Prejean asked whether there are patristic scholars who agree with my conclusion about the Monophysitism of RC pop-apologists. Here is Brown, affirming in almost identical terms what I have been saying for years.

On the Monophysites
The fundamental impulse of monophysitism is the insistence that the unity of the divine and the human in Christ is fulfilled in the physical life of Christ and produces a single nature. The theory states that the Word becomes flesh, but it works itself out in the human flesh becoming divine. Because they held that Christ’s humanity became divine, many, including Cyril and even Gregory of Nazianzus [both canonized doctors of the church], could be called Monophysites. (Brown, 184)

Again, does Prejean want to accuse Cyril and Gregory of Monophysites? If not, why not? He has not trouble railing uninformed accusations of Nestorianism against me. So why not rail accusations of Monophysitism against these "doctors of the church"? Such accusations would at least have the advantage being informed by scholarship rather than by Prejean's pop history, on which his accusations against me are based!

Brown continues:

The first important Monophysite, Severus, reiterated the traditional statements of orthodoxy and acknowledged two natures in Christ, but went on to assert that in the incarnation a synthesis occurs, producing a single nature or hypostasis. Here the identification of physis (“nature”) with hypostasis (in trinitarian discussion, “person”) led to confusion. Severus argued that Christ could not have two hypostases (“persons”), which was orthodox, but by it, he meant natures, which was not. Severus’ views did not substantially differ from those of Cyril.

Once again, Brown affirms that Cyril, the hero of Prejean, was in fact a Monophysite. Brown continues:

The theology of Leontius [of Byzantium], despite his efforts to preserve the human nature of Christ, seems ultimately to result in a Logos that has in some way taken on an impersonal human nature—again suspiciously reminiscent of Apollinaris. . . . The fifth Ecumenical Council, convened at Constantinople in 553, . . . went further than Leontius in concessions to the Monophysites, reaffirming the hypostatic unity of the natures, the divine nature of the Logos with the anhypostatic [impersonal] human nature [this was Cyril’s view as well]. (Brown, 185-86).

Here is a good example of the "authority" of an ecumenical council; an authority to which Prejean subscribes and wants everyone else to as well! Notice they affirmed the Monophysite-Apollinarian view that Jesus Christ is a divine person who took on an impersonal human nature. Now notice how Prejean describes his own view:
For the record, we have no objection to people speaking about just one of Christ's natures, as long as they aren't denying the one divine person of the Word of God. . . . However, to spell it out clearly and obviously, Jesus is no person other than the Word of God. Therefore, it is plain theological error to say that what happens to the person does not happen to God.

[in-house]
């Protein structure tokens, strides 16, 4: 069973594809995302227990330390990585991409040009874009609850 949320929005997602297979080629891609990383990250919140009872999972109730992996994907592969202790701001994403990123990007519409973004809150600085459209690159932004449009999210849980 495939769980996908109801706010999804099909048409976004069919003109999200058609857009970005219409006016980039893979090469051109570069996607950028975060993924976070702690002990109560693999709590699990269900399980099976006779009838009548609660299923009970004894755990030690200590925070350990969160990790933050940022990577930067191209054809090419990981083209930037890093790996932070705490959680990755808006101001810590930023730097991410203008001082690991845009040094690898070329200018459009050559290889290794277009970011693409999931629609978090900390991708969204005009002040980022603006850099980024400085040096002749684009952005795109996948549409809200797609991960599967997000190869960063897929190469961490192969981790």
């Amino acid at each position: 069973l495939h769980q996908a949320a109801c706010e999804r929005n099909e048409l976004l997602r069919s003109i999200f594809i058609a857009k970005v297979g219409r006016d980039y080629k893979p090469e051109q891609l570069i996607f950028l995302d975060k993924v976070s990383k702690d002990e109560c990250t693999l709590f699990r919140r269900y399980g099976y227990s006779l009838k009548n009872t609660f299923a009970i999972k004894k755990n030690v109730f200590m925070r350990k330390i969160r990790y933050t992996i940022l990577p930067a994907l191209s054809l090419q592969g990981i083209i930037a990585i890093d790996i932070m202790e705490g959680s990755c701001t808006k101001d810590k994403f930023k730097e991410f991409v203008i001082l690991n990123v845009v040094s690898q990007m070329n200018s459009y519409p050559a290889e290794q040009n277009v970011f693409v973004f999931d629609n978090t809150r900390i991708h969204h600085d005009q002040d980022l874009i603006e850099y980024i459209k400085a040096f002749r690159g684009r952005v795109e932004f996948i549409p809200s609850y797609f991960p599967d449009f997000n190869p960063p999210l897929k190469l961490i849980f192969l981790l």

A divine person who takes on a human nature. That's Prejean's view. That's the view of all RC pop-apologists. That's also the Apollinarian-Monophysite view. We may as well throw the comments of J.N.D. Kelly into the mix. Here's what he says about the Apollinarian view:

The body of Christ could not by itself exist as an independent 'nature'; to exist as such it needed to be conjoined with, and animated by, spirit. [Apollinaris] brings out the full significance of his teaching in the statement, 'The flesh, being dependent for its motions on some other principle of movement and action (whatever that principle may be), is not of itself a complete living entity, but in order to become one enters into fusion with something else. So it united itself with the heavenly governing principle [i.e. the Logos] and was fused with it . . . Thus out of the moved and the mover was compounded a single living entity--not two, nor one composed of two complete, self-moving principles.' (Early Christian Dosctines, 291-92).

Notice how similar Apollinaris' position is to Prejean's. Apollinaris rejected the notion that Jesus was, in essence, a complete person in and of himself apart from the Logos who animated the flesh. There was not "one [person] composed of two." In other words, Jesus the man is an empty shell into which the Logos pours himself; apart from the logos, the man is not really human at all since there is no animating principle.

But this is just what Prejean argues is his position: "Jesus is no person other than the Word of God." So we must pose the question to Mr. Prejean: if the Logos never "tabernacled" in Jesus, would he be a person with a human personality, spirit, soul, mind and intellect animating the flesh? If so, then does this "person" cease to exist once animated by the Logos? And if not, how could he be considered a real human being in the first place and how could it be said that he became like us in every way except sin? How could he be consubstantial with us in his humanity to the same extent that he is consubstantial with the father in his deity?